Bow-wowhaus: a Modern Dog House
This month we are participating in the Asheville Bow-Wowhaus which is a fundraiser hosted by AIA Asheville benefiting Brother Wolf Animal Rescue and the Asheville Art Museum. For our part, we are 1 of 10 architects that designed a dog house to be auctioned at a Gala event on Saturday, November 10th. To learn more about the event-check out this link. Sparc Design is very excited to be a part of this event. To celebrate these dog houses and this event we have dedicated this post to sharing how we arrived at our own design of a dog bed.
Step 1: Find a Client.
We don’t own a dog and it was important to gather canine lifestyle tips from someone with experience. Who better than a close friend and dog enthusiast. She shared with us that dogs prefer being close to their owners, like to be slightly elevated, and enjoy resting places inside homes where they can be ‘watch dogs’. We chose to stay small to allow the owner to move the bed from one room to another. As we sketched out ideas a pattern started to emerge, a nest/egg.
Step 2: Research.
We then started to research typical shapes a dog makes when sleeping. We call it “research” but that was a couple hours lost on you tube, for instance! The bed started to take shape and now we needed to identify what we wanted this bed to do. We decided to keep it very simple: house a dog, house a dog toy. After a week of research and design we arrived at the concept below:
Step 3: Fabrication.
From our experiences in school we knew that there were some pretty sophisticated tools out there to help us. We quickly landed on a CNC router for producing the pieces and forms needed, but we didn’t have this expensive machine in our woodshop. A cold call to Forest Millwork turned into a friendly and welcoming conversation. Al Tenan and the crew at Forest Millwork were gracious enough to help us with our ‘pet’ project. Once we knew we had access to a router, we generated the pieces with some back and forth in Illustrator, AutoCad and SketchUp. Forest Millworks’ CNC bed is a large 5’x16′, so this was an easy project for them. We used 4’x8′ sheets of 1/4″ mdf “nesting” the pieces on 5 sheets to maximize efficiency and reduce waste. In all we ended up with 33 unique pieces which the guys at Forest Millwork kindly labeled. Here are the pieces laid out by number. On the left starts the bottom pieces moving to the top of the bed on the right.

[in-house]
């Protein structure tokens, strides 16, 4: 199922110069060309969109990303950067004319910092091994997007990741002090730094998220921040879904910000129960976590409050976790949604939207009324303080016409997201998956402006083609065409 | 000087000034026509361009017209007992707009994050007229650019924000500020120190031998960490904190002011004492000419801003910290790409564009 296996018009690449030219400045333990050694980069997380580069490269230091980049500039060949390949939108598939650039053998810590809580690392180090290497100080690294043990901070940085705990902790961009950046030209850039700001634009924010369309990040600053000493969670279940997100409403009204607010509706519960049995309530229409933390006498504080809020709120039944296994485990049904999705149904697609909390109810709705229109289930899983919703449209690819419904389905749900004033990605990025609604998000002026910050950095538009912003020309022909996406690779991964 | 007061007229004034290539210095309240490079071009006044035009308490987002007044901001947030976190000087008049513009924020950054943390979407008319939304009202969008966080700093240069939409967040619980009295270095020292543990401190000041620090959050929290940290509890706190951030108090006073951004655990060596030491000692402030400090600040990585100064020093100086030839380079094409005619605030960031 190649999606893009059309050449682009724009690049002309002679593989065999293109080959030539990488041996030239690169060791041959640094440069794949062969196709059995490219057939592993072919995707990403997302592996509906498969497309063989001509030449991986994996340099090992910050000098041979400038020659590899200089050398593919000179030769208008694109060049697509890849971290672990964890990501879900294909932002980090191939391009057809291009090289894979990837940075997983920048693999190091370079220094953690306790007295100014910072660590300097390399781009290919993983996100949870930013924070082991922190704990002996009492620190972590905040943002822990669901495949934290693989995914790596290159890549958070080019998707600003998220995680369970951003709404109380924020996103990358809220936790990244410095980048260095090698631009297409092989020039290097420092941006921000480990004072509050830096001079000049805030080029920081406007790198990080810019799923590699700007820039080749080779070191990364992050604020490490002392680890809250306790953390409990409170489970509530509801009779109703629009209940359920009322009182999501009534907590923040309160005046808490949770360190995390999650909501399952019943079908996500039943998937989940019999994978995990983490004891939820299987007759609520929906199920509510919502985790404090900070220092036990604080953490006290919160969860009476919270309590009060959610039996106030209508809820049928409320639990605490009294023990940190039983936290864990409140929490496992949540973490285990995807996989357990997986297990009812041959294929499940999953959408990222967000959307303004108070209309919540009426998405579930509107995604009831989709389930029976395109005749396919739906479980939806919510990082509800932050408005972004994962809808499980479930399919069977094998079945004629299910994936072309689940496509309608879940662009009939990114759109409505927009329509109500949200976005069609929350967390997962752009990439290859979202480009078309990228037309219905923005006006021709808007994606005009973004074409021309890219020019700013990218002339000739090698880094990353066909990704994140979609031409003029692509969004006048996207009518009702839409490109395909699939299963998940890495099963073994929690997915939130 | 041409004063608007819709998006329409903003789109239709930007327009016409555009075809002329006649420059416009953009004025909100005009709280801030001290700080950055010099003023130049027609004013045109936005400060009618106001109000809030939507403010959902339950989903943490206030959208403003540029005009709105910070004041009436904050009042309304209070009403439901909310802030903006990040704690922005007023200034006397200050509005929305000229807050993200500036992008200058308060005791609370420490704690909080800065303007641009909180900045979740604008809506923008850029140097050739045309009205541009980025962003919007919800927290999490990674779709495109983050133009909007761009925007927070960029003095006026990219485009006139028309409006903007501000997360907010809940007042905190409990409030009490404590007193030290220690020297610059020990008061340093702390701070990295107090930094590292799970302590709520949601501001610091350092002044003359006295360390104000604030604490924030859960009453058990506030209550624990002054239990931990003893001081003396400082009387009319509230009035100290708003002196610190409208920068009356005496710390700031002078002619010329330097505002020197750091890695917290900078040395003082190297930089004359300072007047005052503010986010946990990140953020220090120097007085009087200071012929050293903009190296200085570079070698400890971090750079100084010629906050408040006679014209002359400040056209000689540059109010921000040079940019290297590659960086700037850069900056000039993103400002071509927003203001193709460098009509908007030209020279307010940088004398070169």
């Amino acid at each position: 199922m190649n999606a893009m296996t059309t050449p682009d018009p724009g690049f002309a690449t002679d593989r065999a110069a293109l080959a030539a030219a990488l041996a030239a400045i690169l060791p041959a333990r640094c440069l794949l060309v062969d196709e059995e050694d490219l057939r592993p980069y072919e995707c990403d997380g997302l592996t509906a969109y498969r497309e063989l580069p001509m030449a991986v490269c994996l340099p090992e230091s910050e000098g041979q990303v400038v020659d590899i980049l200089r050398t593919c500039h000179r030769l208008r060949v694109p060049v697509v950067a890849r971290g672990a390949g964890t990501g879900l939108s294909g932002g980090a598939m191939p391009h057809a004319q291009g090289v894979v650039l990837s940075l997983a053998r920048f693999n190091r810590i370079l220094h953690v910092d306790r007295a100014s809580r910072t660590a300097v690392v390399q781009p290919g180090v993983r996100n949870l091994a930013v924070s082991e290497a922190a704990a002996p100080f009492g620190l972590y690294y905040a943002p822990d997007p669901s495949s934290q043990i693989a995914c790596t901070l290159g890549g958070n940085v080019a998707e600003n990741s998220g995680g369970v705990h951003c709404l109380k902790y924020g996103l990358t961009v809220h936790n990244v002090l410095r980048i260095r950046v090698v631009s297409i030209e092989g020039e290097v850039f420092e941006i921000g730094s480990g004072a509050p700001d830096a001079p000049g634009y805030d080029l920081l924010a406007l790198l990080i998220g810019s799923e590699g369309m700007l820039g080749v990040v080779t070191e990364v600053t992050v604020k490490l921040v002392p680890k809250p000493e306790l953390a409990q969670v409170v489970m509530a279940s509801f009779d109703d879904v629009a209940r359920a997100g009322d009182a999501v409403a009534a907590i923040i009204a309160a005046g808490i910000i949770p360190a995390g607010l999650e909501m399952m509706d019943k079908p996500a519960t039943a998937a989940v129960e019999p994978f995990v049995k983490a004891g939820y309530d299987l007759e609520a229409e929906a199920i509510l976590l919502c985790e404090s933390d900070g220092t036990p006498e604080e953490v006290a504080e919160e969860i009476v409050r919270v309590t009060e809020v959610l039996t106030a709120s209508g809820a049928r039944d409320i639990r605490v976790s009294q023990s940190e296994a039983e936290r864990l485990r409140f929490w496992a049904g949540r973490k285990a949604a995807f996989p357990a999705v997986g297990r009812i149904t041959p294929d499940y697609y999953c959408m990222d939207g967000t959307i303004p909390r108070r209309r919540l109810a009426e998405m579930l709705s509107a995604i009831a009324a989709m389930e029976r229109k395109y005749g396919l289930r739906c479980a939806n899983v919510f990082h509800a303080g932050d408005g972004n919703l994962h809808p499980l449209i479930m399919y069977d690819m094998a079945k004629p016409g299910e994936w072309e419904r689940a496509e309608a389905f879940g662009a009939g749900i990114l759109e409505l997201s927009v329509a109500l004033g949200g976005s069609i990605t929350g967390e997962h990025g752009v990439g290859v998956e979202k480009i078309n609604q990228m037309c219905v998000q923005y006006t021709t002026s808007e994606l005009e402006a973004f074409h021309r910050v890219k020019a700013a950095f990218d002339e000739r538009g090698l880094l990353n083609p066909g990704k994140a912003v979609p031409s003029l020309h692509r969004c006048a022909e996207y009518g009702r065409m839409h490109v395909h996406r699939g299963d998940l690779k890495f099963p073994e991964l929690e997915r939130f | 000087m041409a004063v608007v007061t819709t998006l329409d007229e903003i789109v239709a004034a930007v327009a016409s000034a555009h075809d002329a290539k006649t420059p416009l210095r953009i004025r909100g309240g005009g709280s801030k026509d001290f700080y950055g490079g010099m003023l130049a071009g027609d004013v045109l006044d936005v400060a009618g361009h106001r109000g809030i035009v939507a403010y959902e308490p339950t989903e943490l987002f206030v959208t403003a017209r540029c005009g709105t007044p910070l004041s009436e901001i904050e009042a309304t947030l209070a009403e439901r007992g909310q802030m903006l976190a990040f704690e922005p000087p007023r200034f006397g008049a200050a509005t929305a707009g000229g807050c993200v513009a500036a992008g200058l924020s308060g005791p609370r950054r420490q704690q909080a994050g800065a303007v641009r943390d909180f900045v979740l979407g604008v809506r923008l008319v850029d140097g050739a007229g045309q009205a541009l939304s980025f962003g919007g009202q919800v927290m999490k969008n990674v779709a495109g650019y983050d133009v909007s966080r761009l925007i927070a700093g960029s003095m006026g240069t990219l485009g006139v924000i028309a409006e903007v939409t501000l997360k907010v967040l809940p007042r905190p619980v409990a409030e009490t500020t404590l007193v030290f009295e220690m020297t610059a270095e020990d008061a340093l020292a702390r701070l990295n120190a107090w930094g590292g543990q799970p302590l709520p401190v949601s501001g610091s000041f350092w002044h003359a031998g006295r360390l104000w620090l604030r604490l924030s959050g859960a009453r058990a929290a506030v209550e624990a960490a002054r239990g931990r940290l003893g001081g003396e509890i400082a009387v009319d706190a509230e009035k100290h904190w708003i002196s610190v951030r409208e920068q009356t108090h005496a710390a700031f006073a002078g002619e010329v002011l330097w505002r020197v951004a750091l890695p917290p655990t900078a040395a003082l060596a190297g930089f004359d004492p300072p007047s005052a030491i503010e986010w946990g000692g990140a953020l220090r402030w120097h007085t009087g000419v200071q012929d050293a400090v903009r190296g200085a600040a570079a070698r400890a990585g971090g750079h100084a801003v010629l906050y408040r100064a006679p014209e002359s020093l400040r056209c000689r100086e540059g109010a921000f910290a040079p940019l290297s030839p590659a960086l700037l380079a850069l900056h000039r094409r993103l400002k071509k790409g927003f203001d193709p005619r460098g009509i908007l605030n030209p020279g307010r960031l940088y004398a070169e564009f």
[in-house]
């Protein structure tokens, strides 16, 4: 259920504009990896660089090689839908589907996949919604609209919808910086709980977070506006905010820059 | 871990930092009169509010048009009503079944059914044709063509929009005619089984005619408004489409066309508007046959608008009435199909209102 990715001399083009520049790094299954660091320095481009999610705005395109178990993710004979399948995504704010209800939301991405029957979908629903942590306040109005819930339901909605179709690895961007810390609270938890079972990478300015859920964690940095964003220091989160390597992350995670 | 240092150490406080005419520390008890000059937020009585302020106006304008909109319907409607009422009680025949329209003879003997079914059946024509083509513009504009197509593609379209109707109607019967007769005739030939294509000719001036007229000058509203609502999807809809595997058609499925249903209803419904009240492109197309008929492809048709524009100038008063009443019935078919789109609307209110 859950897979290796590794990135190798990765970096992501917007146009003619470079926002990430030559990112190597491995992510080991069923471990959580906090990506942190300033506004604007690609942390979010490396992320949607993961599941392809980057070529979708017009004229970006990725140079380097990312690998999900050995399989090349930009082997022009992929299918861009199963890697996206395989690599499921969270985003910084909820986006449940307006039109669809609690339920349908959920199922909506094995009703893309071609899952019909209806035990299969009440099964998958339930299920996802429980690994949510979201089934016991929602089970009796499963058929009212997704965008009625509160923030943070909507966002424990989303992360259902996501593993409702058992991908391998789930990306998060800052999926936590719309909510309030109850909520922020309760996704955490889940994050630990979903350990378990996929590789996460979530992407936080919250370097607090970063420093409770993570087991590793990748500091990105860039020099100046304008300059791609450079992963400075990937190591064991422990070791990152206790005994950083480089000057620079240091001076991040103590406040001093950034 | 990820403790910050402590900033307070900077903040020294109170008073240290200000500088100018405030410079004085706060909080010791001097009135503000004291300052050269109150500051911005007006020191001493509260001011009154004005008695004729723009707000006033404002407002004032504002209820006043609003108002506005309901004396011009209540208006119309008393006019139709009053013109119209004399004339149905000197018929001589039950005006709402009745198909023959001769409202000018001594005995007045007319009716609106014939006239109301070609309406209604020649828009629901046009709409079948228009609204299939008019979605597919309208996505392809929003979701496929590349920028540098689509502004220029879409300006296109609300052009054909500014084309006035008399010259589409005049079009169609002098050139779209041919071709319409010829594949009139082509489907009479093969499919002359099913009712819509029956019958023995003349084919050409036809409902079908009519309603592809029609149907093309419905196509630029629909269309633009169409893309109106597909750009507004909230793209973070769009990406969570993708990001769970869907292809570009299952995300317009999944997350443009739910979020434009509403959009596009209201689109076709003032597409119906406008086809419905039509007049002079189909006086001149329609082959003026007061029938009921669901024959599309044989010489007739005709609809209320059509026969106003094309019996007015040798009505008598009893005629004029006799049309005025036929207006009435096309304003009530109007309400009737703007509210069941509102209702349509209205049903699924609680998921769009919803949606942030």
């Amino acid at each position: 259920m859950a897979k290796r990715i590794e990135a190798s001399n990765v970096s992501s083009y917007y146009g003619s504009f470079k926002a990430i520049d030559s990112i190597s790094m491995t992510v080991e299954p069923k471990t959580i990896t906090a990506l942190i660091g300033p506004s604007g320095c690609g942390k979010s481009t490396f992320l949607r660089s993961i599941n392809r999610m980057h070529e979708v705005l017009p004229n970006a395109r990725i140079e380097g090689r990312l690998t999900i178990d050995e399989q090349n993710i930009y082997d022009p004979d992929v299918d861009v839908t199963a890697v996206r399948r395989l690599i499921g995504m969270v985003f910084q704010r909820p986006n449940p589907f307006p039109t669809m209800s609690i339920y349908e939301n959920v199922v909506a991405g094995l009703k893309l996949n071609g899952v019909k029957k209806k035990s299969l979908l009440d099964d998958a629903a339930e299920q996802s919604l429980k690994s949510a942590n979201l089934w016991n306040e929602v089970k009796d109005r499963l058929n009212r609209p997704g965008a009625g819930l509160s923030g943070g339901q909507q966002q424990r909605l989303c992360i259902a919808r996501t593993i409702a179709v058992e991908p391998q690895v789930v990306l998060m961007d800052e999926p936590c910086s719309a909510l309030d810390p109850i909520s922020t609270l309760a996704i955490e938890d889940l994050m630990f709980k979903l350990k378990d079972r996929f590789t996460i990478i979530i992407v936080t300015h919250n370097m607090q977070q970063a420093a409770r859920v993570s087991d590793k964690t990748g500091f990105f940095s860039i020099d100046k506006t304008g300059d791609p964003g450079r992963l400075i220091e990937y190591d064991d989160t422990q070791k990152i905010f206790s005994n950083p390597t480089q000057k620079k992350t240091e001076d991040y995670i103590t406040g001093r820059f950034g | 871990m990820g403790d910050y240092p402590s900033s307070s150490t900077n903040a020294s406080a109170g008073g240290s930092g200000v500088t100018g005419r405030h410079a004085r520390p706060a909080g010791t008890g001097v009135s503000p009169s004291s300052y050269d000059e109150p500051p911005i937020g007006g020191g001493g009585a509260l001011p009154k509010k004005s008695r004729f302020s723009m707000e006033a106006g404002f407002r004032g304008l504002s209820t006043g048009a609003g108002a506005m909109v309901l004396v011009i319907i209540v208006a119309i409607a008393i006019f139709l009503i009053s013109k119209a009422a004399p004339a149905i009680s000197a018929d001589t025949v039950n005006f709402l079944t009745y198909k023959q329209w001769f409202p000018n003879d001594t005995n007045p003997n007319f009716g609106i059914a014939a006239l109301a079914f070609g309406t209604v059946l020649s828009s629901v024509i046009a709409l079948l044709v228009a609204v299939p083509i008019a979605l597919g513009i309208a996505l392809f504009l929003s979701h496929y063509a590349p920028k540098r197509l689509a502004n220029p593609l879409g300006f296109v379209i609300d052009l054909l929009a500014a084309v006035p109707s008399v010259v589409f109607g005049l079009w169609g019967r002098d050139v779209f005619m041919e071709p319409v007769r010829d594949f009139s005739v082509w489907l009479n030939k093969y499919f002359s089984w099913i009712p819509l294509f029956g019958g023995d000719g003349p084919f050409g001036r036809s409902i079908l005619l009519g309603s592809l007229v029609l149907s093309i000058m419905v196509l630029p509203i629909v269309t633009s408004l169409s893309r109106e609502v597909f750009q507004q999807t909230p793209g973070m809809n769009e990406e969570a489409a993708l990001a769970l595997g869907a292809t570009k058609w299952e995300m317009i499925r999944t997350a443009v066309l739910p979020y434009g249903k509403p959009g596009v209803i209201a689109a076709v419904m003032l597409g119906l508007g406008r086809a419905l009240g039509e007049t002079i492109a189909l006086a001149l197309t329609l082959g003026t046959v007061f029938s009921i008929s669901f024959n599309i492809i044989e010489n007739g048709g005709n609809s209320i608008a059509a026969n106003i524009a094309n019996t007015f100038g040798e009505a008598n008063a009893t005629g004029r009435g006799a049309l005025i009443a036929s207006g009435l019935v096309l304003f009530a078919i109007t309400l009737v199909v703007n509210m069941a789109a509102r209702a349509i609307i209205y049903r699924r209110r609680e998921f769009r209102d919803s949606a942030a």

If you have never seen a CNC Router in action here is a quick video:
Step 4: Assembly.
Drawing from the many late night models built during school, we learned alignment is important for a quality finished product. To assist us in the tedious task we used dowels and holes to align the various pieces. This is especially helpful when every single piece is unique and they do not stack up uniformly or vertically. If you look closely, you can see our feline friend watching with curiosity.
Step 5: Finishing!
Once completely assembled and sanded, we provided the finishing touches. This is always a moment to hold your breath. Painting, staining, etc can drastically change a design.
When designing the bed we decided to reflect the idea of a “watch dog” by eliminating some of the pieces at one end. This allows the pup to be laying with its head down but can see out through the slats.
We made a nice soft bedding with hypoallergenic stuffing and a houndstooth fabric (yes-we were getting playful with the dog pun!). The bedding is removable and a perfect fit since the base was also a fabricated using the CNC Router.Initially, we considered keeping the mdf natural, but the material is highly susceptible to swelling when exposed to moisture and a dog’s tongue is certainly that. We finished the bed with a couple coats of primer/sealer and a final coat of non-toxic paint.
We hope this dog bed finds a good home for a great dog!
We would like to give a huge thank you to Forest Millwork. They let us go a little crazy, and for that-we are forever grateful! If you have some time come out Saturday, November 10th to support a great cause and see some amazing dog houses and beds.